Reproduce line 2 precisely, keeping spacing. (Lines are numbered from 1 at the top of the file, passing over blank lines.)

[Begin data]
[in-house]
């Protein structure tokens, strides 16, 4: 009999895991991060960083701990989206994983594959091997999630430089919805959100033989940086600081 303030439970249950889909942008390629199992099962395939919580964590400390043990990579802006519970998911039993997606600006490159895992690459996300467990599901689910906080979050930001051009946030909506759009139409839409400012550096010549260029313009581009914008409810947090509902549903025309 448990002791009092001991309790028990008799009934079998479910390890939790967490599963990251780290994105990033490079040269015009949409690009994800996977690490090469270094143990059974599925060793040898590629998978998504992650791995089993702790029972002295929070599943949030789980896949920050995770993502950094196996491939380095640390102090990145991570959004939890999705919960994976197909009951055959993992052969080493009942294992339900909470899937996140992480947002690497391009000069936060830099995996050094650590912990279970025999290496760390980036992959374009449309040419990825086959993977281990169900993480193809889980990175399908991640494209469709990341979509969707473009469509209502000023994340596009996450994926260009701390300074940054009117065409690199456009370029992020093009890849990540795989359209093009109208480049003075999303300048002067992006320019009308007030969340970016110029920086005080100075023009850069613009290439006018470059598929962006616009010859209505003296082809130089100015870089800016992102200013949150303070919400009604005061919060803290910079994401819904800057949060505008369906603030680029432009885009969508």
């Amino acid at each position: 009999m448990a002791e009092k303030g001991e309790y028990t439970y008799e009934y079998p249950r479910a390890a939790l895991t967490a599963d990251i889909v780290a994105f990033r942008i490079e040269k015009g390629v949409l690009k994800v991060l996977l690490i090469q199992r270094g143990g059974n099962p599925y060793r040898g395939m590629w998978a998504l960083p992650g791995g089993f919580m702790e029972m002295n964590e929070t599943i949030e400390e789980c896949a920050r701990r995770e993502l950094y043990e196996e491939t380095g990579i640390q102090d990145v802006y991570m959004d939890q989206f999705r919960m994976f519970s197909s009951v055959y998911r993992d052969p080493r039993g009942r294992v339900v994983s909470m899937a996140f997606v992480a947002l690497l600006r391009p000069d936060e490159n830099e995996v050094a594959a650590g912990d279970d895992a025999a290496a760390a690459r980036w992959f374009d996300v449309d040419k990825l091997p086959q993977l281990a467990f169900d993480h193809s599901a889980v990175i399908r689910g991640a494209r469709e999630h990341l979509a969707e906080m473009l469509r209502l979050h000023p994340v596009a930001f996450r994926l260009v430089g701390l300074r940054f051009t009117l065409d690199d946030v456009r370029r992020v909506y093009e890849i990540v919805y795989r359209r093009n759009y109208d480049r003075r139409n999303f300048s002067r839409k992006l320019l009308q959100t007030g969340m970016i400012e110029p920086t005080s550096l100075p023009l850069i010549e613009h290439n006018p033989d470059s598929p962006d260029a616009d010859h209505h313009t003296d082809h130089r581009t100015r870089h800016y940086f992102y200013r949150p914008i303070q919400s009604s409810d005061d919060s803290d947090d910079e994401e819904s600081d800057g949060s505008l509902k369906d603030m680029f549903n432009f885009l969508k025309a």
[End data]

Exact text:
């Protein structure tokens, strides 16, 4: 009999895991991060960083701990989206994983594959091997999630430089919805959100033989940086600081 303030439970249950889909942008390629199992099962395939919580964590400390043990990579802006519970998911039993997606600006490159895992690459996300467990599901689910906080979050930001051009946030909506759009139409839409400012550096010549260029313009581009914008409810947090509902549903025309 448990002791009092001991309790028990008799009934079998479910390890939790967490599963990251780290994105990033490079040269015009949409690009994800996977690490090469270094143990059974599925060793040898590629998978998504992650791995089993702790029972002295929070599943949030789980896949920050995770993502950094196996491939380095640390102090990145991570959004939890999705919960994976197909009951055959993992052969080493009942294992339900909470899937996140992480947002690497391009000069936060830099995996050094650590912990279970025999290496760390980036992959374009449309040419990825086959993977281990169900993480193809889980990175399908991640494209469709990341979509969707473009469509209502000023994340596009996450994926260009701390300074940054009117065409690199456009370029992020093009890849990540795989359209093009109208480049003075999303300048002067992006320019009308007030969340970016110029920086005080100075023009850069613009290439006018470059598929962006616009010859209505003296082809130089100015870089800016992102200013949150303070919400009604005061919060803290910079994401819904800057949060505008369906603030680029432009885009969508």